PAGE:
Lack of simplicity because of too many features, not being easy to configure, and the ‘one size fits all’ approach — the same platform from school education to university education with minor tweaks — was not going to work. Obviously, how we learn and how we teach is different for different age groups. Technology tools and digital content had to be more tightly glued. The education market started to witness clear segmentation for education technology providers.

The pedagogical approach that the technology platforms had to incorporate, and obviously the content design and production that had to align with them, became a necessity. This meant that there was a renewed focus, and the products or solutions were age-group-specific, and also subject-specific. The examples of this are the tools like Geogebra (for learning geometry and algebra), Geometry Sketchpad (for learning geometry and trigonometry), Stellarium and Celestia (for learning astronomy), programming for Ordino Boards, etc. These technology tools and software tools were complemented by the ‘manipulatives’ and models to deliver a complete learning experience.

Online learning platforms also evolved to deliver a personalised and adaptive learning experience simply because each individual has his or her own learning styles or learning vectors. All of these, with capabilities to support smart devices like iPads and iPhones, made education technology more ubiquitous. Assessments and high-stakes tests have also gone online, and the paper & pen exams are fast disappearing. The psychometry, security, and proctoring tools have made online testing possible.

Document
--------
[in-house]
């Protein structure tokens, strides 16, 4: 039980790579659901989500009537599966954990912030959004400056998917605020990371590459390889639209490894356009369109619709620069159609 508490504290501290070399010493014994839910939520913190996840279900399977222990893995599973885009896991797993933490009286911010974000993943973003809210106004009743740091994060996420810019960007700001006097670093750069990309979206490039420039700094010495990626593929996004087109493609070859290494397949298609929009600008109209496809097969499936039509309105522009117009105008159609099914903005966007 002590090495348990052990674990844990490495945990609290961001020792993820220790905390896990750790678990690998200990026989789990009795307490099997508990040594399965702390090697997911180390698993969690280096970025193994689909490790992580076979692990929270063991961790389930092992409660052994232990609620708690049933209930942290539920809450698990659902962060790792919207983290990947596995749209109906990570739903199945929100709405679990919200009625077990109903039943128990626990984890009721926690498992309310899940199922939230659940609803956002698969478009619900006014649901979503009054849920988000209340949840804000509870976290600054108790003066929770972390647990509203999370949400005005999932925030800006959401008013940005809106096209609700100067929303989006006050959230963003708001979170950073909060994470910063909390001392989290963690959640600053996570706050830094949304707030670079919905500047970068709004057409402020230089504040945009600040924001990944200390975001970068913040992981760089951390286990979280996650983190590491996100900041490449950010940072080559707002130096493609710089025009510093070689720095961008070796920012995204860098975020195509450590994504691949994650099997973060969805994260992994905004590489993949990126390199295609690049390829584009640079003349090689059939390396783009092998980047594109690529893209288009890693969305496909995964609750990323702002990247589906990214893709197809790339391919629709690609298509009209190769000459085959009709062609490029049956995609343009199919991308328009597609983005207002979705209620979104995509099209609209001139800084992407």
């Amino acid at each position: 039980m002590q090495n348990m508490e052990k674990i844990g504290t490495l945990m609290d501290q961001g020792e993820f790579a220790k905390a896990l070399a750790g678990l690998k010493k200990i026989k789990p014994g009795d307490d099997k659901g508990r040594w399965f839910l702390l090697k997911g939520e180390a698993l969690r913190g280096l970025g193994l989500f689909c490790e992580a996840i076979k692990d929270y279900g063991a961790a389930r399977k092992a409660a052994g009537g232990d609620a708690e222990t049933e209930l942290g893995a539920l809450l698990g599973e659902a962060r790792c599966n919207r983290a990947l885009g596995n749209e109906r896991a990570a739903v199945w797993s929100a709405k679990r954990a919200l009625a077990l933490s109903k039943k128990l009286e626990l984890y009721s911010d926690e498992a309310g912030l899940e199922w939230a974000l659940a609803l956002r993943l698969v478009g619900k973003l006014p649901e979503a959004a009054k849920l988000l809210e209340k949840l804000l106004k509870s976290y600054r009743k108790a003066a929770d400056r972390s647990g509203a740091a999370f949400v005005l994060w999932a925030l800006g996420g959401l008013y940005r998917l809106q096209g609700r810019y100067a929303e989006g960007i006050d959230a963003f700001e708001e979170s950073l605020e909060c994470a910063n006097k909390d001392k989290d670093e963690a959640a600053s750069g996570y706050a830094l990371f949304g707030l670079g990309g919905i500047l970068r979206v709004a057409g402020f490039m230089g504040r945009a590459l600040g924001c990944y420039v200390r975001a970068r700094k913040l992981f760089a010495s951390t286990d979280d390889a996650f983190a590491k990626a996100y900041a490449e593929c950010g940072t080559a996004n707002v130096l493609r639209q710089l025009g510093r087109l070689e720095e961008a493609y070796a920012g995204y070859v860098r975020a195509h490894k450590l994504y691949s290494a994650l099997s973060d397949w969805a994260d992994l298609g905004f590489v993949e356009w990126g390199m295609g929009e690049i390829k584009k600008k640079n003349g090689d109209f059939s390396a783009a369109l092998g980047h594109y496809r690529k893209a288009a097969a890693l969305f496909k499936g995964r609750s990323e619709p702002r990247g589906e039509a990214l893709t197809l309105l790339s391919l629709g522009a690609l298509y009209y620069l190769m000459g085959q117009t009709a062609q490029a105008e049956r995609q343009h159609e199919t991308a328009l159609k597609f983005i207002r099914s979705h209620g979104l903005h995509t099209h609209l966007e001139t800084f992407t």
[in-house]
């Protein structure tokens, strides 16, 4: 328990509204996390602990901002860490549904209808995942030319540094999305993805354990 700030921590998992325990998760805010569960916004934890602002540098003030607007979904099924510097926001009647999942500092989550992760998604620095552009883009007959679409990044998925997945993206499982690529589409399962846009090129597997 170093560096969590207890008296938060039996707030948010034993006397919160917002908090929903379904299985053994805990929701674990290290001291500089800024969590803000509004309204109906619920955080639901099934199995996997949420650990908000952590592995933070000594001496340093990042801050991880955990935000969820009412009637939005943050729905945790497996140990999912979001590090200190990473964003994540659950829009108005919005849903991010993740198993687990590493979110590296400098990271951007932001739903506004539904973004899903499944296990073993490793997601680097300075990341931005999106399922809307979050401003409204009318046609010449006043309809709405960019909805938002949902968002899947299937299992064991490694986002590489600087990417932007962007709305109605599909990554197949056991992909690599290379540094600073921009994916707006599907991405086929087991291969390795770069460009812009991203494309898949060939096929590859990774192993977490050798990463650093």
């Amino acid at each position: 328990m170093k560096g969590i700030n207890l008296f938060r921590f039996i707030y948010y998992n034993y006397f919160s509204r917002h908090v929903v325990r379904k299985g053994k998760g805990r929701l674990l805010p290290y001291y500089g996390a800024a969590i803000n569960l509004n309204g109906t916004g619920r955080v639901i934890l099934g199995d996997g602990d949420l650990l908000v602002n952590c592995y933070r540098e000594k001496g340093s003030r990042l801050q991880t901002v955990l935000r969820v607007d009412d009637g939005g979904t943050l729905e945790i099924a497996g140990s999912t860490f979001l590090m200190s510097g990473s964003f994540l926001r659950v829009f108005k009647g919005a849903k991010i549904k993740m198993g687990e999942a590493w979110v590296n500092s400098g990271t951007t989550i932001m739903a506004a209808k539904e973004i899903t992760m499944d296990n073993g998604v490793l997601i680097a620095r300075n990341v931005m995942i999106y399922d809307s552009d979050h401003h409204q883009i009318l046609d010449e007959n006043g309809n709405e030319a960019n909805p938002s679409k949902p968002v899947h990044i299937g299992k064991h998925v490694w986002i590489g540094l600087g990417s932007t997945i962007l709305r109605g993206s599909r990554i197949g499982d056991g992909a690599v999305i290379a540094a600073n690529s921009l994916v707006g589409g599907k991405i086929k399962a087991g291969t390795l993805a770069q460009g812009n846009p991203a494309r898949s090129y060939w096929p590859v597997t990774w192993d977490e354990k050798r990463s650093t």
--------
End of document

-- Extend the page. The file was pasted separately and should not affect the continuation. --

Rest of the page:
The sudden onset of the nCOVID-19 pandemic was a litmus test for education technology paradigms. Going to school stopped. However, humanity cannot afford to discontinue education, learning, and assessments. While the immediate response was to deliver live lectures online, which had some challenges of the ‘digital divide’ — lack of, or poor access, to the internet. Students not having access to laptops or smart devices because of the ‘financial divide’, made it less inclusive in certain parts of the world.

With no end in sight yet for the nCOVID19 Pandemic, returning to school is possibly still a few months away. All the key stakeholders in the education sector and in the testing sector have evolved and adapted, and contributed significantly, to the maturity of using technology in education. It is becoming more inclusive and universal in a new world that is fighting hard to endure the pandemic.

Even in the best case of everyone getting vaccinated, which may be in the latter half of next year, there will be a period of uncertainty and fear which will only make resuming ‘education as usual’ slower. And when it happens, education will never be the same again. The new normal, whenever it comes, will have a new blended form of education.

It is the reshaping of education, business, work, travel, and how we live.

About the author

D Sudhanva is the founder and CEO at Excelsoft Technologies, a globally renowned eLearning Solutions Company. With a focus on transforming education across the world, Sudhanva has steered Excelsoft to be a thought leader in Education Technology with robust products delivering innovative solutions.